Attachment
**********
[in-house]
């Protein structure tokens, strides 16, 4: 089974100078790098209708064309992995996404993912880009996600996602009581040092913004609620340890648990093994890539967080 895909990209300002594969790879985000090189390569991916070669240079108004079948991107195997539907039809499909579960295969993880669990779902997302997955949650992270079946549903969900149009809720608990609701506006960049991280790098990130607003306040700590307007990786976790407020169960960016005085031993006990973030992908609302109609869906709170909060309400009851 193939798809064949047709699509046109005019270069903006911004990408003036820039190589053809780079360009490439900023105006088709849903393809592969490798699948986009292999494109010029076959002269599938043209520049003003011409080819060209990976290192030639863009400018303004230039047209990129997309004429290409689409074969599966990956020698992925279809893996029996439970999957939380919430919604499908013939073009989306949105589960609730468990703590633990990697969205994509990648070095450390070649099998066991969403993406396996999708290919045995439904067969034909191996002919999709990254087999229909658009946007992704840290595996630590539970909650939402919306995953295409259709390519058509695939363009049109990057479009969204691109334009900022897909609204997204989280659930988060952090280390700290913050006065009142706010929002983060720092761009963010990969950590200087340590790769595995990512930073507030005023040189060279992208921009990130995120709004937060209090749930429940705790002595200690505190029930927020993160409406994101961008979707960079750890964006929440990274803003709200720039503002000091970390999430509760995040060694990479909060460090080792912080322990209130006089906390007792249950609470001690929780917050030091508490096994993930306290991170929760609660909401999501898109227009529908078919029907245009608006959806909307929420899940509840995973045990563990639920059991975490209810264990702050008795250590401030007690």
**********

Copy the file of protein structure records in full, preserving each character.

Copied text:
[in-house]
């Protein structure tokens, strides 16, 4: 089974100078790098209708064309992995996404993912880009996600996602009581040092913004609620340890648990093994890539967080 895909990209300002594969790879985000090189390569991916070669240079108004079948991107195997539907039809499909579960295969993880669990779902997302997955949650992270079946549903969900149009809720608990609701506006960049991280790098990130607003306040700590307007990786976790407020169960960016005085031993006990973030992908609302109609869906709170909060309400009851 193939798809064949047709699509046109005019270069903006911004990408003036820039190589053809780079360009490439900023105006088709849903393809592969490798699948986009292999494109010029076959002269599938043209520049003003011409080819060209990976290192030639863009400018303004230039047209990129997309004429290409689409074969599966990956020698992925279809893996029996439970999957939380919430919604499908013939073009989306949105589960609730468990703590633990990697969205994509990648070095450390070649099998066991969403993406396996999708290919045995439904067969034909191996002919999709990254087999229909658009946007992704840290595996630590539970909650939402919306995953295409259709390519058509695939363009049109990057479009969204691109334009900022897909609204997204989280659930988060952090280390700290913050006065009142706010929002983060720092761009963010990969950590200087340590790769595995990512930073507030005023040189060279992208921009990130995120709004937060209090749930429940705790002595200690505190029930927020993160409406994101961008979707960079750890964006929440990274803003709200720039503002000091970390999430509760995040060694990479909060460090080792912080322990209130006089906390007792249950609470001690929780917050030091508490096994993930306290991170929760609660909401999501898109227009529908078919029907245009608006959806909307929420899940509840995973045990563990639920059991975490209810264990702050008795250590401030007690």